At first thought, this is our purpose, isn’t it? Isn’t ‘prosperity’ the objective of this book? Please ‘hang in there’ and see if this doesn’t make sense to you. Have you ever heard the expression; ‘Times are so good, they are bad’? This especially applies to children who grow up in an affluent world. Their total life experience and expectancy is that they will ‘always’ have whatever they want. Just look at most of the western world and see for yourself how we regard ‘things’ to be of overriding importance. We have vending machines of all kinds that eliminate the need for a clerk. We have ATM machines that eliminate the need of bank teller.
A person can live all day long, doing his business and satisfying his needs without ever relating to a person. We know that the purpose of this book is to help a person to succeed in life by developing good relationships. The theme of understanding yourself is for the purpose of properly understanding who other people in your life so we can effectively relate to our bosses, our coworkers - our world of people. Affluence removes the need of interpersonal reaction in order to survive and flourish.
The challenge, as parents, becomes the ‘proper’ socializing of our children. We don’t need to worry that they will have friends. Our concern is that their relationships build character. Some people have the ridiculous social notion that getting a failing grade is school is a bad thing because it wounds the child’s psyche.
We have an autistic son. He is now 63 years old and he is a beautiful, talented and valuable person. He was autistic long before autism was understood. The law says that a 6 year old child must attend school. It was with much in trepidation that we sent him to attend the first grade in school. His attendance lasted for two weeks until the school superintendent brought him home and said;
“And KEEP him home!”
He didn’t attend school again until he was 10 years old when he was allowed to attend ‘reading’ classes. He attended special classes sponsored by a local church in a program that served the needs of children with all kinds of special needs. As it turned out, he was more of a helper than he was a student. This did help him to socialize with a specialized group of people, but he did not to learn about dealing with the brutality of ‘normal’ school children. After two more years or so, he was allowed to attend regular classes, but he was horribly behind in his socialization skills.
He was additionally stigmatized because he was much older than his classmates and he is a large person making him to stand out in his class. He was much less educated, and his autistic behavior tagged him as some kind of ‘freak’ that could be made sport of. In frustration to his relentless teasing, he would ‘explode’ in rage. This was the result that his tormentors wanted.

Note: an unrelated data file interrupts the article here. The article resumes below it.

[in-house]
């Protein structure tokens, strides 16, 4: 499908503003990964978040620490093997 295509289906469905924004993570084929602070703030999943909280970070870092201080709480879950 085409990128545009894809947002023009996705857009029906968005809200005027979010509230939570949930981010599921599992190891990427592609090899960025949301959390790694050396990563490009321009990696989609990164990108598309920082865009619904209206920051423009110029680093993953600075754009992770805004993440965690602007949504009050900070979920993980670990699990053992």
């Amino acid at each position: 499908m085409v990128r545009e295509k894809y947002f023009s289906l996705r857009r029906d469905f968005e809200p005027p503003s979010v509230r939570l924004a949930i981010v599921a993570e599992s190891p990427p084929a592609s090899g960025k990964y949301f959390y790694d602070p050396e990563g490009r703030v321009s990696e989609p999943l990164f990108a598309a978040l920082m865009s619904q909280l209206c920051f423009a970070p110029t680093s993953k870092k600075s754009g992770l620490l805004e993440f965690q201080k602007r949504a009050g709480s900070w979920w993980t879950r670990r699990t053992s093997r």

Actually, our son is a very intelligent person. He could read before he started school. He is not able to hold a job. Can you guess why? He is an extreme example of the theme of this book. He doesn’t know who he is!
Where am I going with this story? It is about a failing grade hurting a child’s psyche. The school said that they could give him any grade on his report card and asked me what they should do. I told them that it would be a cruel to give him any grade that he did not earn. Can you imagine the confusion that would be caused in an already troubled mind by being told that you were good at something when they knew they were not?
The ‘bottom line’ is – we need to fail in the areas where we are incompetent. We need to know where we are weak as well as where we are strong. Again, we absolutely need to know who we are if we are to succeed in life. We have ‘social engineers’ are trying to conform people to some ‘standard person’, like a bees in a hive, when we do not have ‘standard’ attributes or resources. It is our uniqueness that gives to us the particular attributes that make us who we are and provide the resources for our success.
Back to the title of this chapter; an affluent society stifles the acquiring of success skills because we don’t need them to survive. We can be additionally crippled by a standardized society, (We are all bees or ants). We absolutely need to fail where we are weak. How else can we learn who we are and grow in strength? In chapter 3, ‘Surviving Comfort’, I talk about the trap of being comfortable and how it destroys our development into becoming more than we are. We absolutely need to be challenged and it our society doesn’t do it, we have to learn how to challenge ourselves. Prosperity removes the need for the development of this vital attribute.
We have heard that the average business fails three times before it succeeds. Do we also realize that the failures were the building blocks of success? We absolutely need to ‘suffer’ in some sense in order to be motivated to develop our resources to a level that we can ‘succeed’. Otherwise, we simply ‘float on the surface’ and never realize the fruits of our potential.